17. In the event you, the player, are ever in need of technical assistance, customer support, account maintenance, or in the event you are banned from the game and your account closed, you have the right to expect that a human Blizzard employee will examine your situation and respond without the use of bots, form letters, or automated responses to make certain that your situation is fully resolved. Furthermore, while the resolution may not always be to your liking, the details will be explained in full using simple, standard language showing the logic we used to make our decisions. Once we have made every effort to explain our decisions, if you still feel that Blizzard has errored in some way, you will have one appeal effort to escalate your situation. This will mean that a team of three Blizzard employees will examine your case in full, reaching a decision. You will only be notified that either Blizzard's previous decision has been upheld, or that there is sufficient evidence to reverse the previous Blizzard decision.

    • Re:Player TOS (Score:3, Informative)

      by cmburns69 ( 169686 )
      Unfortunately, until people stop buying games, there will be almost no incentive for companies to add this. Remember, we all like Blizzard for being "for gamers by gamers", but the reality is that they revolve around the almighty buck.
  • by Jugalator ( 259273 ) on Wednesday March 15, 2006 @11:26AM (#14924174) Journal
    ... "while I was training my different weapon skills by pressing the macro keys and healing myself every now and then, I watched some movies on my TV, because fighting a level 25 healing mob doesn't require much attention if you're a level 60 priest. "

    That is the key problem in what he did. If he used macros while watching TV, I can only guess at how long these repeated actions went on.

    This isn't about Linux, not about WINE, not even about programmable Logitech keyboards! This is about: watching TV while letting your computer play the game. And... "playing" the game unattended is most certainly against most MMO agreements, and usually equalled with botting, much like Blizzard indeed told him.

    I can only guess at why the Blizzard Boards once told him that it was OK to use keyboards with basic programmability, but a guess was that Blizzard didn't mean it was OK to fucking abuse them to play WoW while watching TV. Yeah, maybe that's why.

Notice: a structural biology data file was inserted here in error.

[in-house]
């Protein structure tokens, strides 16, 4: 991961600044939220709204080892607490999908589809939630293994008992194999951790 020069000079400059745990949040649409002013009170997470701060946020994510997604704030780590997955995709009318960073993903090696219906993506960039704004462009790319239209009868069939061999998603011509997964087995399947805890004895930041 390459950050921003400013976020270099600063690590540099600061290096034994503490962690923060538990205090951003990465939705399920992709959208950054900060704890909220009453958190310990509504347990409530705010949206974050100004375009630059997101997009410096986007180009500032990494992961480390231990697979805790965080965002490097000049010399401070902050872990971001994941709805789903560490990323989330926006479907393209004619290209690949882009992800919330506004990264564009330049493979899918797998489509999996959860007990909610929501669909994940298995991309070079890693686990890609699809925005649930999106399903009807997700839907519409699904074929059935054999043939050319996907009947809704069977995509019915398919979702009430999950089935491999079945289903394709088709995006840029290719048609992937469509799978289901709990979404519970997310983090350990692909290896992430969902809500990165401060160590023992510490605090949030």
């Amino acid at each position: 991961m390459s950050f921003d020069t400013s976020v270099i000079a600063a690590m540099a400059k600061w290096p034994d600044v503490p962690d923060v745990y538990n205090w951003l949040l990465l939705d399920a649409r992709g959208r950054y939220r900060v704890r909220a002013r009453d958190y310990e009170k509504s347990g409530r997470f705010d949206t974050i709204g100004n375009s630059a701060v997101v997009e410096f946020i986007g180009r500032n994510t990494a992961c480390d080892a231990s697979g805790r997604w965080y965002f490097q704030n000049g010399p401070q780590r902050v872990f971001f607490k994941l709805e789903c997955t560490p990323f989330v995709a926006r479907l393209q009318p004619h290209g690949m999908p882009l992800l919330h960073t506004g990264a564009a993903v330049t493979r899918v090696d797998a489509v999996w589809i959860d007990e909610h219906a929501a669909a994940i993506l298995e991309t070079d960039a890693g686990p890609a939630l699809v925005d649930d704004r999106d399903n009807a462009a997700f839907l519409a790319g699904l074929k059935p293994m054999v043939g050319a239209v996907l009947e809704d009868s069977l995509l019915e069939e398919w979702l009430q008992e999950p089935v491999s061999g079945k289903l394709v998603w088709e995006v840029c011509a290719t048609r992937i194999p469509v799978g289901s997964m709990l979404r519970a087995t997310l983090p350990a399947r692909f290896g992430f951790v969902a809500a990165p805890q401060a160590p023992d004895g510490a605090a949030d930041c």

If it in his eyes "doesn't require much attention" or not is completely irrelevant, and an "excuse" stupid enough to just worsen his case. It's the very same excuse used by "true" botters. Blizzard has most likely monitored his account over some period of time and seen, "hey, this guy is doing identical actions all over". The follow up reply from Blizzard shows they were listening to his complaints and clarified the problem once again.

    He then went on saying:

    "I have also apoligised in advance if using a programmable keyboard violates the TOS - but your TOS does not say anything about using such keyboards."

    No, but a TOS doesn't detail every individual piece of hardware or software disallowed either. That would be impossible. Instead, they try to explain what's allowed or not. Not that Logitech G15 Gaming Keyboards are disallowed when used to exploit game mechanics. Whether Logitech says they're OK or not is also irrelevant as they don't have a say in the WOW ToS anyway.

    And I'm sure they are right too that using their keyboard is allowed, but do Logitech say "using our keyboards to 'play' WoW with during TV watching is in agreement with Blizzard ToS"?

    So that's flaw number two in his argument, after trying to excuse himself with "but *I* thought it was OK to play the game in an unattended way, because ... my level 60 char is so powerful anyway!"

    Come on, just because he's using WINE and this stupid keyboard doesn't excuse his actions.

    "However I suspect their 3rd party detection software saw a very strange enviroinment in which WoW was running"

    Nah, that's just him trying to find ways of blaming his behavior on Linux and WINE.

    "that combined with the repetitive task of healing myself, switching weapons, and casting Hex of Weakness programmed in my keyboard"

    Yes! That's why though! You know, stuff botters write Windows software to do Does it really matter that much how you do it? This guy need to understand what botting implies (= tools to enable game play automation) and that botting isn't allowed.

    "Now to the advantage gained. What exactly did I gain? All I did is train my weapon skills. I did not gain any gold, did not gain any experience at level 60, no honor, not even any loot whatsoever."

    This argument is beyond comprehension for me. He gained trained skills! That's what he gained. Gee.
  • by egarland ( 120202 ) on Wednesday March 15, 2006 @11:31AM (#14924232)
    A macro keyboard is a descent defense but realistically I doubt it would be hard to programmatically inject keystrokes to a program running under WINE and there would be no way for that program to detect that they weren't coming from hardware. Sending the right keystrokes in the right order can do some basically useful stuff and Blizzard would consider this botting. A clever way to get around the warden and bot but not undetectable.

    The problem with Blizzard's stance on this issue is that they have created a game with some mindless repetitive tasks that beg to be automated. Realistically, they beg to be eliminated entirely since a computer program assigning you fake, easily automated, mundane repetitive tasks isn't good for anyone. Most of WoW is not this way, however. Most of it's parts are interesting and immersive and those are the parts people find fun. Nobody is going to bot their way through an 5+ person instance run (well, almost nobody.)